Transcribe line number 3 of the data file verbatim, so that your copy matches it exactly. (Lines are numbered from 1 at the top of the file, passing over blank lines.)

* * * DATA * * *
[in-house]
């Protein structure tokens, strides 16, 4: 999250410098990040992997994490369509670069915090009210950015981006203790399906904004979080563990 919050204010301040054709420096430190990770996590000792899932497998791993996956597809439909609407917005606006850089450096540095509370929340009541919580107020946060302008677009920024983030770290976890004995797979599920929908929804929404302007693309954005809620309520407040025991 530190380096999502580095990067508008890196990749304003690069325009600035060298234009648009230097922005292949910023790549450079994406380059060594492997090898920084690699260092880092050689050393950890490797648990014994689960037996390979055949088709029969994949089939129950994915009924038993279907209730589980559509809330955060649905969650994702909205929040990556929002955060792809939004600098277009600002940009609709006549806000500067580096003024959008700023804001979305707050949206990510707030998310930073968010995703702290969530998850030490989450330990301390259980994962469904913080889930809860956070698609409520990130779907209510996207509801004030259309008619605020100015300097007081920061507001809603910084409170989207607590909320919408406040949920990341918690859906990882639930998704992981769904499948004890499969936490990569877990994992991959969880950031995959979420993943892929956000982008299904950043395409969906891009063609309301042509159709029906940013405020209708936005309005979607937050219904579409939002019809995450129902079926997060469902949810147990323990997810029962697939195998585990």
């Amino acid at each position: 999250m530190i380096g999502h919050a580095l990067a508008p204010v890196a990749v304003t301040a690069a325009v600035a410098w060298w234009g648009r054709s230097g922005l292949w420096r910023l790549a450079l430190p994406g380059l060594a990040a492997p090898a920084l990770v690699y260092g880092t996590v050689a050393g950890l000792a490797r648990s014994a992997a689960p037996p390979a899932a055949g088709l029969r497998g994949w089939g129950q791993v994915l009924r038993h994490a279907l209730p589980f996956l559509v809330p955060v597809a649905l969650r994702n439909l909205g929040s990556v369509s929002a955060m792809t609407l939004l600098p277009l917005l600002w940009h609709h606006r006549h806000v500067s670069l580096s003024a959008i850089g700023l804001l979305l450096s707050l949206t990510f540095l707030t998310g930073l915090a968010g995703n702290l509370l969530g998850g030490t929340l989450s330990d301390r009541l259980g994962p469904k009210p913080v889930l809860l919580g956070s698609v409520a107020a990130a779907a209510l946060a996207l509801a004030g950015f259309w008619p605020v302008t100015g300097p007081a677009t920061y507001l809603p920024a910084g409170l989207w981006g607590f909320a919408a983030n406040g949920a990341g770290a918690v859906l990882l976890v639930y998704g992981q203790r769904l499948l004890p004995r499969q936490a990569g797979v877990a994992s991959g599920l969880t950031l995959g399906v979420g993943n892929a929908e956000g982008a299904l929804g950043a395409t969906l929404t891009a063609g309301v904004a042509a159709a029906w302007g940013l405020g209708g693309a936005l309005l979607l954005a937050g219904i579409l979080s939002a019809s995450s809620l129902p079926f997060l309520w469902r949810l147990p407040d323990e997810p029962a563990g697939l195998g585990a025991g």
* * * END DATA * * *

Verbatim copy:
């Amino acid at each position: 999250m530190i380096g999502h919050a580095l990067a508008p204010v890196a990749v304003t301040a690069a325009v600035a410098w060298w234009g648009r054709s230097g922005l292949w420096r910023l790549a450079l430190p994406g380059l060594a990040a492997p090898a920084l990770v690699y260092g880092t996590v050689a050393g950890l000792a490797r648990s014994a992997a689960p037996p390979a899932a055949g088709l029969r497998g994949w089939g129950q791993v994915l009924r038993h994490a279907l209730p589980f996956l559509v809330p955060v597809a649905l969650r994702n439909l909205g929040s990556v369509s929002a955060m792809t609407l939004l600098p277009l917005l600002w940009h609709h606006r006549h806000v500067s670069l580096s003024a959008i850089g700023l804001l979305l450096s707050l949206t990510f540095l707030t998310g930073l915090a968010g995703n702290l509370l969530g998850g030490t929340l989450s330990d301390r009541l259980g994962p469904k009210p913080v889930l809860l919580g956070s698609v409520a107020a990130a779907a209510l946060a996207l509801a004030g950015f259309w008619p605020v302008t100015g300097p007081a677009t920061y507001l809603p920024a910084g409170l989207w981006g607590f909320a919408a983030n406040g949920a990341g770290a918690v859906l990882l976890v639930y998704g992981q203790r769904l499948l004890p004995r499969q936490a990569g797979v877990a994992s991959g599920l969880t950031l995959g399906v979420g993943n892929a929908e956000g982008a299904l929804g950043a395409t969906l929404t891009a063609g309301v904004a042509a159709a029906w302007g940013l405020g209708g693309a936005l309005l979607l954005a937050g219904i579409l979080s939002a019809s995450s809620l129902p079926f997060l309520w469902r949810l147990p407040d323990e997810p029962a563990g697939l195998g585990a025991g």